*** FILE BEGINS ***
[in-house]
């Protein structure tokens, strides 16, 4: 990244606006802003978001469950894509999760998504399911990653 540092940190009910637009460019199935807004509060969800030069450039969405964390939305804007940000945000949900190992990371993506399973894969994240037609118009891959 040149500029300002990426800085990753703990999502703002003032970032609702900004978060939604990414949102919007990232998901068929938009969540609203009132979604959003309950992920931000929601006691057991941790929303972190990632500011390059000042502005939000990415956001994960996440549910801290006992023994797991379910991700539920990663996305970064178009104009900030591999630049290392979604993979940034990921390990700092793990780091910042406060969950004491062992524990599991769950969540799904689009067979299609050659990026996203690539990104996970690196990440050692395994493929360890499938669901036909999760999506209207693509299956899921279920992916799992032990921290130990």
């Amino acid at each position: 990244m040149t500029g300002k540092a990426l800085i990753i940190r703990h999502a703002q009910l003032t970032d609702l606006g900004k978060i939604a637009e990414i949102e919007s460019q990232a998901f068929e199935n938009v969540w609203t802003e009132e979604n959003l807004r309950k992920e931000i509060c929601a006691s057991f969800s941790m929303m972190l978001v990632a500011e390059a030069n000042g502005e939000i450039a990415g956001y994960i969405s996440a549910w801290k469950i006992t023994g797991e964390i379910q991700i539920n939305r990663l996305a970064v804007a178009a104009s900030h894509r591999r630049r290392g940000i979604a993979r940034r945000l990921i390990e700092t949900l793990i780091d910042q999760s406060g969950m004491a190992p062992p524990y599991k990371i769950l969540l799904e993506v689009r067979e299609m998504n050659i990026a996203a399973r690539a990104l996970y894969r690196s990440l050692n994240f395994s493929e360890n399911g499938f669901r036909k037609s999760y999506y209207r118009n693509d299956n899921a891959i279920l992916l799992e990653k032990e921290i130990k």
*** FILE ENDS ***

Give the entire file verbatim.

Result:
[in-house]
């Protein structure tokens, strides 16, 4: 990244606006802003978001469950894509999760998504399911990653 540092940190009910637009460019199935807004509060969800030069450039969405964390939305804007940000945000949900190992990371993506399973894969994240037609118009891959 040149500029300002990426800085990753703990999502703002003032970032609702900004978060939604990414949102919007990232998901068929938009969540609203009132979604959003309950992920931000929601006691057991941790929303972190990632500011390059000042502005939000990415956001994960996440549910801290006992023994797991379910991700539920990663996305970064178009104009900030591999630049290392979604993979940034990921390990700092793990780091910042406060969950004491062992524990599991769950969540799904689009067979299609050659990026996203690539990104996970690196990440050692395994493929360890499938669901036909999760999506209207693509299956899921279920992916799992032990921290130990």
């Amino acid at each position: 990244m040149t500029g300002k540092a990426l800085i990753i940190r703990h999502a703002q009910l003032t970032d609702l606006g900004k978060i939604a637009e990414i949102e919007s460019q990232a998901f068929e199935n938009v969540w609203t802003e009132e979604n959003l807004r309950k992920e931000i509060c929601a006691s057991f969800s941790m929303m972190l978001v990632a500011e390059a030069n000042g502005e939000i450039a990415g956001y994960i969405s996440a549910w801290k469950i006992t023994g797991e964390i379910q991700i539920n939305r990663l996305a970064v804007a178009a104009s900030h894509r591999r630049r290392g940000i979604a993979r940034r945000l990921i390990e700092t949900l793990i780091d910042q999760s406060g969950m004491a190992p062992p524990y599991k990371i769950l969540l799904e993506v689009r067979e299609m998504n050659i990026a996203a399973r690539a990104l996970y894969r690196s990440l050692n994240f395994s493929e360890n399911g499938f669901r036909k037609s999760y999506y209207r118009n693509d299956n899921a891959i279920l992916l799992e990653k032990e921290i130990k």